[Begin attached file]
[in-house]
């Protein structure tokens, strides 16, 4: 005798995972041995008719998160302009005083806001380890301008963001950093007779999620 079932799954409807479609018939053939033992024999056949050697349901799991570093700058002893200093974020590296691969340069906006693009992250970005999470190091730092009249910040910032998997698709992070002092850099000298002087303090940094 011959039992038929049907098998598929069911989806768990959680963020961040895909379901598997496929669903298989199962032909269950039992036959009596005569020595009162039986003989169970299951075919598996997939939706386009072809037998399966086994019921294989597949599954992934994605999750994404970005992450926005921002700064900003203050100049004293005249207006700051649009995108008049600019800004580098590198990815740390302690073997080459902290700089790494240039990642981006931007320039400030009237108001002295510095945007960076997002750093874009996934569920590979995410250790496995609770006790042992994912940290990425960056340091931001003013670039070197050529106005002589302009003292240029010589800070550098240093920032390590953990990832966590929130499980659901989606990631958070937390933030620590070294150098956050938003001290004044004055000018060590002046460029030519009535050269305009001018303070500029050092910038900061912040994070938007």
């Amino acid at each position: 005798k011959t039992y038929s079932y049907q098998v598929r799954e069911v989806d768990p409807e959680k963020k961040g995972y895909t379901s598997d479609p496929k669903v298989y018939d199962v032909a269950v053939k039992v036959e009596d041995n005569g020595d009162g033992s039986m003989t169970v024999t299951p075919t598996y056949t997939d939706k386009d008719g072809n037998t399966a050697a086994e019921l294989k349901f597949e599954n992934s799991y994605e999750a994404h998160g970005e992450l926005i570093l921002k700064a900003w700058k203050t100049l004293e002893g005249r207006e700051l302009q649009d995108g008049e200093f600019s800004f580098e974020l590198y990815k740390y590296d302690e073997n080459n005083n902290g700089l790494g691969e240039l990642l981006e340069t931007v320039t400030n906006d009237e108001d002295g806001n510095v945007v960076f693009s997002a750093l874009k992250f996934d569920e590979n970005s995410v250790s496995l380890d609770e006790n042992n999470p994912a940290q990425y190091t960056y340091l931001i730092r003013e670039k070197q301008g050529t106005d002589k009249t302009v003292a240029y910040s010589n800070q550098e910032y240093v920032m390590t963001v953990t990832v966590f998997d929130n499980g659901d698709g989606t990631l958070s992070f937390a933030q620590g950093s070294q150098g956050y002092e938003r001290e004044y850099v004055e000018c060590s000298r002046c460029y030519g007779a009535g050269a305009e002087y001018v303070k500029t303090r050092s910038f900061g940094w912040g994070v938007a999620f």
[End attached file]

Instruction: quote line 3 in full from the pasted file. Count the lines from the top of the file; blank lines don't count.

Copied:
């Amino acid at each position: 005798k011959t039992y038929s079932y049907q098998v598929r799954e069911v989806d768990p409807e959680k963020k961040g995972y895909t379901s598997d479609p496929k669903v298989y018939d199962v032909a269950v053939k039992v036959e009596d041995n005569g020595d009162g033992s039986m003989t169970v024999t299951p075919t598996y056949t997939d939706k386009d008719g072809n037998t399966a050697a086994e019921l294989k349901f597949e599954n992934s799991y994605e999750a994404h998160g970005e992450l926005i570093l921002k700064a900003w700058k203050t100049l004293e002893g005249r207006e700051l302009q649009d995108g008049e200093f600019s800004f580098e974020l590198y990815k740390y590296d302690e073997n080459n005083n902290g700089l790494g691969e240039l990642l981006e340069t931007v320039t400030n906006d009237e108001d002295g806001n510095v945007v960076f693009s997002a750093l874009k992250f996934d569920e590979n970005s995410v250790s496995l380890d609770e006790n042992n999470p994912a940290q990425y190091t960056y340091l931001i730092r003013e670039k070197q301008g050529t106005d002589k009249t302009v003292a240029y910040s010589n800070q550098e910032y240093v920032m390590t963001v953990t990832v966590f998997d929130n499980g659901d698709g989606t990631l958070s992070f937390a933030q620590g950093s070294q150098g956050y002092e938003r001290e004044y850099v004055e000018c060590s000298r002046c460029y030519g007779a009535g050269a305009e002087y001018v303070k500029t303090r050092s910038f900061g940094w912040g994070v938007a999620f």